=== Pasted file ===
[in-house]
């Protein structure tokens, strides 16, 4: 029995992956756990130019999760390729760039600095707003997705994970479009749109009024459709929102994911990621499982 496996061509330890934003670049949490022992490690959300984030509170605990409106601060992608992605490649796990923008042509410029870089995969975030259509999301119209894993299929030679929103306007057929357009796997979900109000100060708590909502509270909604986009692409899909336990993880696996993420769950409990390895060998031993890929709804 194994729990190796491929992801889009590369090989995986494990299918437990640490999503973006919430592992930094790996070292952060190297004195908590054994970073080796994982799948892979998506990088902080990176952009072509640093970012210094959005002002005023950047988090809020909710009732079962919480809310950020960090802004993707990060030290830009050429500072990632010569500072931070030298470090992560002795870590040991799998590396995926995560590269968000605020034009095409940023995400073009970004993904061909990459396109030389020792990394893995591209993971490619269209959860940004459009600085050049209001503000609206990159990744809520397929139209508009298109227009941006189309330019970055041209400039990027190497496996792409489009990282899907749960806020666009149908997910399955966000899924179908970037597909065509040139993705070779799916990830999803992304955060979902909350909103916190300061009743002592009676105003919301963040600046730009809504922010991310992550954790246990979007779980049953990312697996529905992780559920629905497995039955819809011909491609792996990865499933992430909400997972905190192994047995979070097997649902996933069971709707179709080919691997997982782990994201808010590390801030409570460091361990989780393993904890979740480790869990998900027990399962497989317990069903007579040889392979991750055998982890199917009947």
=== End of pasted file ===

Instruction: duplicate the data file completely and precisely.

[in-house]
């Protein structure tokens, strides 16, 4: 029995992956756990130019999760390729760039600095707003997705994970479009749109009024459709929102994911990621499982 496996061509330890934003670049949490022992490690959300984030509170605990409106601060992608992605490649796990923008042509410029870089995969975030259509999301119209894993299929030679929103306007057929357009796997979900109000100060708590909502509270909604986009692409899909336990993880696996993420769950409990390895060998031993890929709804 194994729990190796491929992801889009590369090989995986494990299918437990640490999503973006919430592992930094790996070292952060190297004195908590054994970073080796994982799948892979998506990088902080990176952009072509640093970012210094959005002002005023950047988090809020909710009732079962919480809310950020960090802004993707990060030290830009050429500072990632010569500072931070030298470090992560002795870590040991799998590396995926995560590269968000605020034009095409940023995400073009970004993904061909990459396109030389020792990394893995591209993971490619269209959860940004459009600085050049209001503000609206990159990744809520397929139209508009298109227009941006189309330019970055041209400039990027190497496996792409489009990282899907749960806020666009149908997910399955966000899924179908970037597909065509040139993705070779799916990830999803992304955060979902909350909103916190300061009743002592009676105003919301963040600046730009809504922010991310992550954790246990979007779980049953990312697996529905992780559920629905497995039955819809011909491609792996990865499933992430909400997972905190192994047995979070097997649902996933069971709707179709080919691997997982782990994201808010590390801030409570460091361990989780393993904890979740480790869990998900027990399962497989317990069903007579040889392979991750055998982890199917009947």